was prone to accept some of them, Savarkar opposed
the demands; and in every speech he insisted
that the constitution of free India should be
based on pure democracy, universal adult suffrage
and territorial constituencies. He held that
by history Hindusthan was a Hindu `Rashtra'.
But he never demanded Hindu `Rajya'.
Through the Hindu Mahasabha Savarkar conducted
a satyagraha movement in the Nizam's State in
1939 for a fair representation of the Hindus
in the legislature. Nearly 15,000 satyagrahis
went from outside into the Nizam's dominions
and were jailed. The Nizam ultimately yielded
and announced reforms giving fifty percent representation
to the Hindus in the legislature, while earlier
there was none. The satyagraha was withdrawn
and all were released. The Bhagalpur session
(1941) of the Hindu Mahasabha was banned by
the Bihar Government. Yet all the leaders went
there and were arrested. Savarkar's printed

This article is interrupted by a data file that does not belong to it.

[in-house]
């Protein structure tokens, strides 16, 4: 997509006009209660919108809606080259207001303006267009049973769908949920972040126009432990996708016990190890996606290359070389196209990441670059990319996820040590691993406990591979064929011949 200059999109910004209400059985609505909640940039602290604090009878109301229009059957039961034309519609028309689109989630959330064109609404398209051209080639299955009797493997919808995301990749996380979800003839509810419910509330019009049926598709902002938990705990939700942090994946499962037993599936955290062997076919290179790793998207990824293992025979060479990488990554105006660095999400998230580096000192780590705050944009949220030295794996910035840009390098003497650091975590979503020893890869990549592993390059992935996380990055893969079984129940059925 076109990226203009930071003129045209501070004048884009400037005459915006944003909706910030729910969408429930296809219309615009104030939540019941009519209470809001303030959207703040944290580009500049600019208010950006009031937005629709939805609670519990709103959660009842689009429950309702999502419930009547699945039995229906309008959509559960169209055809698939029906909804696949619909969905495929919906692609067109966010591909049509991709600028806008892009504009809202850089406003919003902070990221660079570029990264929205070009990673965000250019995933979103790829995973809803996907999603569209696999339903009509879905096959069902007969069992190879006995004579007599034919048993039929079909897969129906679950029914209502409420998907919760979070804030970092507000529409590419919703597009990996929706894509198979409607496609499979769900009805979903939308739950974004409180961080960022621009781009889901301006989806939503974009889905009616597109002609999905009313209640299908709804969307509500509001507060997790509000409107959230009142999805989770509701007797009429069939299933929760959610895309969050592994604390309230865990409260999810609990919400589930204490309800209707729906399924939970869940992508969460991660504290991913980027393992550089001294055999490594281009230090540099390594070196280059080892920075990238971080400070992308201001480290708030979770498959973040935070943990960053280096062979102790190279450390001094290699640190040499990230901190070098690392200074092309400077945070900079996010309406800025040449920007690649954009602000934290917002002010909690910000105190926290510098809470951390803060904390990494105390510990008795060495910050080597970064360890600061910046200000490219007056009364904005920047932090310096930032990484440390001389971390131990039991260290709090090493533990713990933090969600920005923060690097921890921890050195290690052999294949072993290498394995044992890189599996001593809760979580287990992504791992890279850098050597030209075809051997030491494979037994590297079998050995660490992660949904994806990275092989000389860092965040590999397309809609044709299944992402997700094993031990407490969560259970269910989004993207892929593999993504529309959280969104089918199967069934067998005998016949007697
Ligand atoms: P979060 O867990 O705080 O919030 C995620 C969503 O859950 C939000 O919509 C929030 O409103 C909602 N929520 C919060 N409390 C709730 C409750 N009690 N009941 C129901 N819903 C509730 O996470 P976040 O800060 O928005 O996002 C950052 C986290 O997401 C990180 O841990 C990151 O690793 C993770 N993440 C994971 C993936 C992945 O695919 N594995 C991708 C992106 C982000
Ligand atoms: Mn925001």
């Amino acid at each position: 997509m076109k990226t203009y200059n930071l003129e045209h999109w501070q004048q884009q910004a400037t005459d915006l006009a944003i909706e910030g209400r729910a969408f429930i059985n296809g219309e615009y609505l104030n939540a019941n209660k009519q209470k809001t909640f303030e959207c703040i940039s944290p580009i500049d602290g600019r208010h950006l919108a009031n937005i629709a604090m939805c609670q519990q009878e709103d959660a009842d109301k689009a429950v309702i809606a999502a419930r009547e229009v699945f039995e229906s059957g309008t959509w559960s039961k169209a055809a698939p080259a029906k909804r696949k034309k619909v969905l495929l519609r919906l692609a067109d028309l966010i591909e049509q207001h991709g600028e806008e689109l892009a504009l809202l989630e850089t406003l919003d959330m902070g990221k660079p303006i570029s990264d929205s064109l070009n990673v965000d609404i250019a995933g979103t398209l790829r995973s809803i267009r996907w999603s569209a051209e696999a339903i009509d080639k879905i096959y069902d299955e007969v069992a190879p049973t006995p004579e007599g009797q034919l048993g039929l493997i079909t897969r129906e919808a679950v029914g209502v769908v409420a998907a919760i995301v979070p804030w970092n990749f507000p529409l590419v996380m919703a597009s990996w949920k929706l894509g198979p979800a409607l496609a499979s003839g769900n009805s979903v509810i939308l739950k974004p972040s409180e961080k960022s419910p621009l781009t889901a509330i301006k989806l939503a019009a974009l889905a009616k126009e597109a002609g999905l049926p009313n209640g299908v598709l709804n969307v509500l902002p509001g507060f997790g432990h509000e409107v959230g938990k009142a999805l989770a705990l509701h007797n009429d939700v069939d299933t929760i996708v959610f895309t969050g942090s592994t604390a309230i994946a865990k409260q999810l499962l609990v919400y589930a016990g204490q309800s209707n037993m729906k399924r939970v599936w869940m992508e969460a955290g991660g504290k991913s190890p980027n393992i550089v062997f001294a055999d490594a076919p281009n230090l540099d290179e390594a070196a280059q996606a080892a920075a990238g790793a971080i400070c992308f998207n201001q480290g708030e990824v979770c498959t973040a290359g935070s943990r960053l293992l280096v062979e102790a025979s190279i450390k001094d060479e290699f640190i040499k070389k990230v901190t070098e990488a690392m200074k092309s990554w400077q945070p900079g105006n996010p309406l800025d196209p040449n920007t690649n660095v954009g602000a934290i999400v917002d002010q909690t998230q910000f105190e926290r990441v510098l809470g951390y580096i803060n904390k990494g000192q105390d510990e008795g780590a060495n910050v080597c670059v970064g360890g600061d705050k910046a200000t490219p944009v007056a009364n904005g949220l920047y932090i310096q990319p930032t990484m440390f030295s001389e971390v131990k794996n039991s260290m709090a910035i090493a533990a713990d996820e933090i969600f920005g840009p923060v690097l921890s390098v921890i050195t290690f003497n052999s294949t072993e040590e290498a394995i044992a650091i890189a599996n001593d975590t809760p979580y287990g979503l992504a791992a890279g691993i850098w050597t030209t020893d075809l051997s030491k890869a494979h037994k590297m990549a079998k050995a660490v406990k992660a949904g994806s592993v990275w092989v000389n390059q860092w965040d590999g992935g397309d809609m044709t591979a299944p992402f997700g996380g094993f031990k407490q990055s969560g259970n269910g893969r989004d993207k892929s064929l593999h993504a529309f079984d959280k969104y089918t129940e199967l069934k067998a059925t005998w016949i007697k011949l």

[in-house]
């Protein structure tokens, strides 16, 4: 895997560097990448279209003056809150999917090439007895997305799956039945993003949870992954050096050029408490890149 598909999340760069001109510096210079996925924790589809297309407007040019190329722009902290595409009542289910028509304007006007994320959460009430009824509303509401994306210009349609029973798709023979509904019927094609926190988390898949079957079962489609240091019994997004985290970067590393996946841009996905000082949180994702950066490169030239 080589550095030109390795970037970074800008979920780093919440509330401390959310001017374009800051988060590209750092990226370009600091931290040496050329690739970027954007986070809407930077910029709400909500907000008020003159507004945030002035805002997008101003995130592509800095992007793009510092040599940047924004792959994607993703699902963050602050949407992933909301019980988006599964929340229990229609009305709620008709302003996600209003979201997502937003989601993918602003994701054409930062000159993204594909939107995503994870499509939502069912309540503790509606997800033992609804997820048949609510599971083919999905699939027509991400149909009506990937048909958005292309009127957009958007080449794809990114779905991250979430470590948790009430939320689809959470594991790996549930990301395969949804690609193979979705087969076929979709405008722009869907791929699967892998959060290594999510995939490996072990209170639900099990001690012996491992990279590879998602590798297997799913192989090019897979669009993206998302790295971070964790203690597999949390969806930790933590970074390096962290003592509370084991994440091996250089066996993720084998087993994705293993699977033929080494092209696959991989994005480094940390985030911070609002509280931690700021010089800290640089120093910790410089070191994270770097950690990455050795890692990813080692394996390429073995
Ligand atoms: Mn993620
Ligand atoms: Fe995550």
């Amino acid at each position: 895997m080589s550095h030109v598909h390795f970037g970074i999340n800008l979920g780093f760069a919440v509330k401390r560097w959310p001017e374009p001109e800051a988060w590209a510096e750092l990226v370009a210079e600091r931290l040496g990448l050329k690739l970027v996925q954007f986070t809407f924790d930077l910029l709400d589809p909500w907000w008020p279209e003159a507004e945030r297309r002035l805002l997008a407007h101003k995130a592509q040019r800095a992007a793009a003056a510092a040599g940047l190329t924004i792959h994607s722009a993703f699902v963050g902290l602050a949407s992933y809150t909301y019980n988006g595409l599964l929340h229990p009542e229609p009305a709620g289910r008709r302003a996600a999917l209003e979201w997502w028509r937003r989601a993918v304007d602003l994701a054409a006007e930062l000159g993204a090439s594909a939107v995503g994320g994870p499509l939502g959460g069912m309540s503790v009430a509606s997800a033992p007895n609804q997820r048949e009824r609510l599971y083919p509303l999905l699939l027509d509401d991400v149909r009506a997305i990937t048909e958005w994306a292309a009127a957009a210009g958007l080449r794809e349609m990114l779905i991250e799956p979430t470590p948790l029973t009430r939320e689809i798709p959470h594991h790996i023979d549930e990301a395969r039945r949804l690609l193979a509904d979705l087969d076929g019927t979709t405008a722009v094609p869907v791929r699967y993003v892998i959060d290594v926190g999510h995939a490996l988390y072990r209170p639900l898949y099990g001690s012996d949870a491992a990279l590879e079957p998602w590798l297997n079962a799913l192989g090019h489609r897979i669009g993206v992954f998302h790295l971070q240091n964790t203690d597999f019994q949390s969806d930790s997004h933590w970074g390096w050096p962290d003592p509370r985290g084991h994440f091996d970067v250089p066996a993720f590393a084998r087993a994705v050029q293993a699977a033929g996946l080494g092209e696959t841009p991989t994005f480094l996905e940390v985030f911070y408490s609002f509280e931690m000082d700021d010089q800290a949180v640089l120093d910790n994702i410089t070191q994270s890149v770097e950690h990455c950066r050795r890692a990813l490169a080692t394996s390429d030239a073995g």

address was read in the jail and the session
was technically held. After the scheduled days
of the session, all were released.
After 1943 Savarkar led a retired life in his
home, ` Savarkar Sadan', in Dadar, Bombay. In
1948 he was accused of complicity in the Gandhi
murder but was acquitted by the Court.
While at Ratnagiri Savarkar wrote two novels,
`Kale Pani' and `Mopla Rebellion', and three
dramas, `Sanyasta Khadga', `Usshap' and `Uttarkria',
all in Marathi. They were published afterwards.
He carried on the movement of Bhasha Shuddhi
and improvement in the Devnagari script. He
presided over the Marathi Literary Conference
at Poona in 1938. His last work in Marathi was
on his experiences in England called `Shatruchya
Shibirat' (In the Enemy's Camp).
The great patriot died in 1966, leaving behind
his son Vishwas and daughter Prabha.
: G. V. Ketkar